The fourth line #PBS -l mem=2gb tells PBS the maximum amount of memory the job can use. Units are kb , mb and gb . This PBS directive sets the memory limit (-l mem=) for your job. Most SSCC batch jobs run in 2gb or less of memory. If you specify more memory than your application actually uses, your memory utilization will be low (see pbstat below), and you will in essence be denying others the use of that memory because PBS packs multiple jobs together on any single node. The maximum you can request is 64gb (see hardware specifications).

The fifth line #PBS -l ncpus=1 tells PBS to require one CPU for your job. This PBS directive sets the number of CPUs requirement (-l ncpus=) for your job. The number of CPUs you specify will all be from the same node, so the maximum you can specify is 16 (see hardware specifications). Use this directive only if your application is programmed to use multiple CPUs (e.g. in R, Stata/MP, Mplus, or MATLAB's Parallel Computing Toolbox). Otherwise, just omit the entire line.

If you specify more CPUs than your application can use, your CPU utilization will be low (see pbstat below), and you will in essence be denying others the use of those CPUs. Remember that most applications only use one CPU, unless you do something very specific to use multiple CPUs.

If you fail to specify enough CPUs, your CPU utilization will be high (see pbstat below), and you will be slowing down all jobs running on your execution node. Your job will be subject to termination in this situation. Each batch node has a job monitor that kills jobs that exceed their allocated resources (number of CPUs and memory are most commonly the issues).

The sixth line of the example script is blank. It makes the script more readable and it signals the end of the #PBS directive prologue section. Any #PBS directive that follows that blank line will be ignored by the PBS batch system.

The seventh line cd ~/myprograms tells the cluster node to change your working directory to ~/myprograms (all the nodes use the same storage system for your home directory). The tilde sign ~ is a shortcut to your home directory. If you omit this line, your batch job will begin execution in the directory that it was submitted from.

The last line tells MATLAB to start in batch mode and run myprog.m located in your myprograms directory. The name myprograms is just an example, and has no special meaning.

Commands for running in batch mode differ among program applications. Find yours in the list below.

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Application Line: MATLAB

matlab -nosplash -nodisplay -nodesktop -r 'commands;exit'

Runs MATLAB commands or your own M-files from the working directory. Separate multiple commands with commas or semicolons (;). Do not include the pathname or a file extension (.m) to run an M-file. Put quotes around your list of commands. Be sure to end with an exit command. Do not put spaces between the commands in the list.

You can pass parameters to your M-file using this syntax, for example:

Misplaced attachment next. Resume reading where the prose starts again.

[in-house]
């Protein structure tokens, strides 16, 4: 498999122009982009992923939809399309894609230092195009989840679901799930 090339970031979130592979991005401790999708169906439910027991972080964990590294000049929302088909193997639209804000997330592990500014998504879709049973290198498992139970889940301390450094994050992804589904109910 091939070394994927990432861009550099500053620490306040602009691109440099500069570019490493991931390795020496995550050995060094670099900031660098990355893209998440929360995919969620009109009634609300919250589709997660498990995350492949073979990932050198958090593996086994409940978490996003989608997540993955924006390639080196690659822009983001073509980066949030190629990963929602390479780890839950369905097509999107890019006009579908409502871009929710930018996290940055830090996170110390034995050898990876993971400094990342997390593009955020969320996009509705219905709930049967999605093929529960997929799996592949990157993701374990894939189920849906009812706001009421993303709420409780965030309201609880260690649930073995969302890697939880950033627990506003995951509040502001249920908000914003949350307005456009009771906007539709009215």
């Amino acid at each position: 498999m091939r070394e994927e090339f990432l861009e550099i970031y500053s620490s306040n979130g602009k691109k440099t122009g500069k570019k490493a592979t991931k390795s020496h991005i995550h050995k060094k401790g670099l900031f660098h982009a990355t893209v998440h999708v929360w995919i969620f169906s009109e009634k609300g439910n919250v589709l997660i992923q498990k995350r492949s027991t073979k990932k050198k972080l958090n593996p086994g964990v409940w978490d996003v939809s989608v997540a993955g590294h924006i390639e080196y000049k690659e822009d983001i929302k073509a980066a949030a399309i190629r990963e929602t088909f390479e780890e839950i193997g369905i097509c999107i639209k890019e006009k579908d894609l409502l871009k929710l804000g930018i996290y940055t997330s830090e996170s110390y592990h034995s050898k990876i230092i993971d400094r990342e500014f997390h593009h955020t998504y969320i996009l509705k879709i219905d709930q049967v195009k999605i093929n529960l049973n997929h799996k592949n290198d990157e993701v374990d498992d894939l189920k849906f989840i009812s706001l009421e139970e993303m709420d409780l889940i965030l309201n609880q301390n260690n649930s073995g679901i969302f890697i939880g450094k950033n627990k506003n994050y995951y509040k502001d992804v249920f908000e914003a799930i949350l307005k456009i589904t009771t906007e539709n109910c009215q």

matlab -nosplash -nodisplay -nodesktop -r 'myprog(3.8, 0.2, 2.5);exit'

If you are submitting multiple jobs which execute the same MATLAB program with different parameters, you need a way to distinguish the output files. You can do this simply by printing the parameter values in the beginning of your MATLAB code. You can also redirect MATLAB output into a log file with a name that contains the parameters. This command using the greater-than sign

matlab -nosplash -nodisplay -nodesktop -r 'myprog(3.8, 0.2, 2.5);exit' > myprog_3.8_0.2_2.5.log

will save MATLAB output in a file called myprog_3.8_0.2_2.5.log.

An alternative MATLAB command form is

matlab -nosplash -nodisplay -nodesktop < myprog.m

The left arrow (actually the less-than sign) feeds myprog.m into MATLAB line by line, as if you were typing it in. You cannot pass parameters to your program using this syntax.

You can also redirect the output to a special log file by adding "> filename.log" to the command:

matlab -nosplash -nodisplay -nodesktop < myprog.m > filename.log

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Application Line: Stata

stata < > myprog.log

Stata will read its commands from and write its output to myprog.log in the working directory.

If given ncpus=1, Stata/SE will be run. If ncpus=4, Stata/MP will be run. Do not specify more than 4 ncpus.

Application Line: SAS


SAS will write a log file showing the commands executed and any errors named myprog.log and an output file with statistical results in myprog.lst.

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Application Line: R

R CMD BATCH myprog.R myprog.log

R will write the log file myprog.log.

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Application Line: Ox

oxl finance.ox > finance.lst


oxl finance.oxo > finance.lst

Ox writes its results to standard output, which in this case is redirected to the file named finance.lst

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Application Line: Mathematica

module load mathematica; math -script input.txt > output.txt

Note that the mathematica module must be loaded first in this compound application line. The semi-colon separator is necessary to put both commands on a single line. Alternatively, you could split the commands into two lines. The -script command line option specifies that the Mathematica kernel will be run in batch mode. Commands are processed in order from the file input.txt. Default line wrapping is turned off and no In[] and Out[] labels are printed. All output goes to the file specified as output.txt.